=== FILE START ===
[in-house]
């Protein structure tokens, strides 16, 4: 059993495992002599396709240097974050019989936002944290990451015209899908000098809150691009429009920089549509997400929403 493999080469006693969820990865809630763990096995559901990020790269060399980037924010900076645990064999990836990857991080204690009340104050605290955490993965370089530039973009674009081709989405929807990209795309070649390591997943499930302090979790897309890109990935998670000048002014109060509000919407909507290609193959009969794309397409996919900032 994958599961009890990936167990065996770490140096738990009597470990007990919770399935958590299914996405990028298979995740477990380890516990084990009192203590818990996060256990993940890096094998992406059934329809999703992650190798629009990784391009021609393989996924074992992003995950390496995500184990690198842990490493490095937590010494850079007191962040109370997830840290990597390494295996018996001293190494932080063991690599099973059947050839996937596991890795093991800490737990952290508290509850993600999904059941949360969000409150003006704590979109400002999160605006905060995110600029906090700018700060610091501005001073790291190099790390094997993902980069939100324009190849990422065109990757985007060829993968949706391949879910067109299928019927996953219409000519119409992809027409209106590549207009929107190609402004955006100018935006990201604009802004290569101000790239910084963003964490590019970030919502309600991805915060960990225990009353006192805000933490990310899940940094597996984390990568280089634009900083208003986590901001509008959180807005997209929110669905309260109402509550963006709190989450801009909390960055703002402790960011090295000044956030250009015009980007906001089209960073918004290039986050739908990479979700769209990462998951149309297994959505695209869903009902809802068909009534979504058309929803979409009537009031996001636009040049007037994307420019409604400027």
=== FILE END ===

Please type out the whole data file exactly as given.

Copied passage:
[in-house]
């Protein structure tokens, strides 16, 4: 059993495992002599396709240097974050019989936002944290990451015209899908000098809150691009429009920089549509997400929403 493999080469006693969820990865809630763990096995559901990020790269060399980037924010900076645990064999990836990857991080204690009340104050605290955490993965370089530039973009674009081709989405929807990209795309070649390591997943499930302090979790897309890109990935998670000048002014109060509000919407909507290609193959009969794309397409996919900032 994958599961009890990936167990065996770490140096738990009597470990007990919770399935958590299914996405990028298979995740477990380890516990084990009192203590818990996060256990993940890096094998992406059934329809999703992650190798629009990784391009021609393989996924074992992003995950390496995500184990690198842990490493490095937590010494850079007191962040109370997830840290990597390494295996018996001293190494932080063991690599099973059947050839996937596991890795093991800490737990952290508290509850993600999904059941949360969000409150003006704590979109400002999160605006905060995110600029906090700018700060610091501005001073790291190099790390094997993902980069939100324009190849990422065109990757985007060829993968949706391949879910067109299928019927996953219409000519119409992809027409209106590549207009929107190609402004955006100018935006990201604009802004290569101000790239910084963003964490590019970030919502309600991805915060960990225990009353006192805000933490990310899940940094597996984390990568280089634009900083208003986590901001509008959180807005997209929110669905309260109402509550963006709190989450801009909390960055703002402790960011090295000044956030250009015009980007906001089209960073918004290039986050739908990479979700769209990462998951149309297994959505695209869903009902809802068909009534979504058309929803979409009537009031996001636009040049007037994307420019409604400027």